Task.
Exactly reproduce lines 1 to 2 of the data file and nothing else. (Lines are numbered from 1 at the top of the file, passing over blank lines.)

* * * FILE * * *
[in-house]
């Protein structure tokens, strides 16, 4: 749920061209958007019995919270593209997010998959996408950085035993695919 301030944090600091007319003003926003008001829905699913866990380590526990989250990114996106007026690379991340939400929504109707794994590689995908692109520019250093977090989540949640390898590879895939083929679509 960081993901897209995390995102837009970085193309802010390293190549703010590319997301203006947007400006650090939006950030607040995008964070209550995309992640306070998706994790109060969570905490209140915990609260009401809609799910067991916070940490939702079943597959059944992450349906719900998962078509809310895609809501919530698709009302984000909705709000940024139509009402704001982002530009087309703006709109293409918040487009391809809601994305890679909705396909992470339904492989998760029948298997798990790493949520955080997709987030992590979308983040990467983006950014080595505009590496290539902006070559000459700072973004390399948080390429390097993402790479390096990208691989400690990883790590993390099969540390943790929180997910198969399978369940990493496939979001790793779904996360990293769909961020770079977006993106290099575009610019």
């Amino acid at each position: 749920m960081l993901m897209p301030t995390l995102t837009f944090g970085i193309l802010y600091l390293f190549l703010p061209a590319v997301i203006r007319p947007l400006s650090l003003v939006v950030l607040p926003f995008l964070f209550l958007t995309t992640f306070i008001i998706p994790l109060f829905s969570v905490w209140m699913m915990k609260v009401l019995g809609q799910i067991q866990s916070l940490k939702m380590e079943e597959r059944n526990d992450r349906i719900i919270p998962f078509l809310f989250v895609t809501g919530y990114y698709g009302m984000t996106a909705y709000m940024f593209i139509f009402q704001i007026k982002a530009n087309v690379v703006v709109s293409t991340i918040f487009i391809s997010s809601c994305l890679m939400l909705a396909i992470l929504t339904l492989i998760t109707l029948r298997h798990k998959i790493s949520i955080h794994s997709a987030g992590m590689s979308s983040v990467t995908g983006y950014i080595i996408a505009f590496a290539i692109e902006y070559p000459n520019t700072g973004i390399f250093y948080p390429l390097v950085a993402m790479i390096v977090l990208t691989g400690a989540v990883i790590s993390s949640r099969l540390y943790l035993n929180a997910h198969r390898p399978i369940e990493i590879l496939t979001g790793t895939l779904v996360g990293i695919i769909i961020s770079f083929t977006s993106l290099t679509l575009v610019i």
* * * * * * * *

[in-house]
């Protein structure tokens, strides 16, 4: 749920061209958007019995919270593209997010998959996408950085035993695919 301030944090600091007319003003926003008001829905699913866990380590526990989250990114996106007026690379991340939400929504109707794994590689995908692109520019250093977090989540949640390898590879895939083929679509 960081993901897209995390995102837009970085193309802010390293190549703010590319997301203006947007400006650090939006950030607040995008964070209550995309992640306070998706994790109060969570905490209140915990609260009401809609799910067991916070940490939702079943597959059944992450349906719900998962078509809310895609809501919530698709009302984000909705709000940024139509009402704001982002530009087309703006709109293409918040487009391809809601994305890679909705396909992470339904492989998760029948298997798990790493949520955080997709987030992590979308983040990467983006950014080595505009590496290539902006070559000459700072973004390399948080390429390097993402790479390096990208691989400690990883790590993390099969540390943790929180997910198969399978369940990493496939979001790793779904996360990293769909961020770079977006993106290099575009610019």